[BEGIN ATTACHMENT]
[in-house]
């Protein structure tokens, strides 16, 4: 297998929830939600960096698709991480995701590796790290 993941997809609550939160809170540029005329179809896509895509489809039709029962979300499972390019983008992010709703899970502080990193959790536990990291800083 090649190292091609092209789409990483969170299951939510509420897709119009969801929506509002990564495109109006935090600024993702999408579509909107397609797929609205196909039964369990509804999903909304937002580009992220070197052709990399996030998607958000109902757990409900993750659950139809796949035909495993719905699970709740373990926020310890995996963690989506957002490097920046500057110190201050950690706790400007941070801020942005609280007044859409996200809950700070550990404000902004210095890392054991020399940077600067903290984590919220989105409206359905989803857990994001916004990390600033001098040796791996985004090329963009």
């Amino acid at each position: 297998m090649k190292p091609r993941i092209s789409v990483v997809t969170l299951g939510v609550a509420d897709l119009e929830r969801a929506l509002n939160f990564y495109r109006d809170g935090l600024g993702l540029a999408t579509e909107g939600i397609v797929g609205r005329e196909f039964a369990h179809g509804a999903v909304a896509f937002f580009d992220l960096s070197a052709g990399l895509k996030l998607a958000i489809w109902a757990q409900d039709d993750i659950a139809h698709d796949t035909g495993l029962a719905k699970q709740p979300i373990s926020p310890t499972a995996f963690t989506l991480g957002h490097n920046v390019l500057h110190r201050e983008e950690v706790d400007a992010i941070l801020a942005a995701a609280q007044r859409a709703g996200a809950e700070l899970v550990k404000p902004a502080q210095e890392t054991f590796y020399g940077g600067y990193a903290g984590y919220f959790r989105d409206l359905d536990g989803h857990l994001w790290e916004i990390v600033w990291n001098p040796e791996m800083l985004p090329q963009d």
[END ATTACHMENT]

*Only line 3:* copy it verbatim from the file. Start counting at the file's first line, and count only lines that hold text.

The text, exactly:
């Amino acid at each position: 297998m090649k190292p091609r993941i092209s789409v990483v997809t969170l299951g939510v609550a509420d897709l119009e929830r969801a929506l509002n939160f990564y495109r109006d809170g935090l600024g993702l540029a999408t579509e909107g939600i397609v797929g609205r005329e196909f039964a369990h179809g509804a999903v909304a896509f937002f580009d992220l960096s070197a052709g990399l895509k996030l998607a958000i489809w109902a757990q409900d039709d993750i659950a139809h698709d796949t035909g495993l029962a719905k699970q709740p979300i373990s926020p310890t499972a995996f963690t989506l991480g957002h490097n920046v390019l500057h110190r201050e983008e950690v706790d400007a992010i941070l801020a942005a995701a609280q007044r859409a709703g996200a809950e700070l899970v550990k404000p902004a502080q210095e890392t054991f590796y020399g940077g600067y990193a903290g984590y919220f959790r989105d409206l359905d536990g989803h857990l994001w790290e916004i990390v600033w990291n001098p040796e791996m800083l985004p090329q963009d």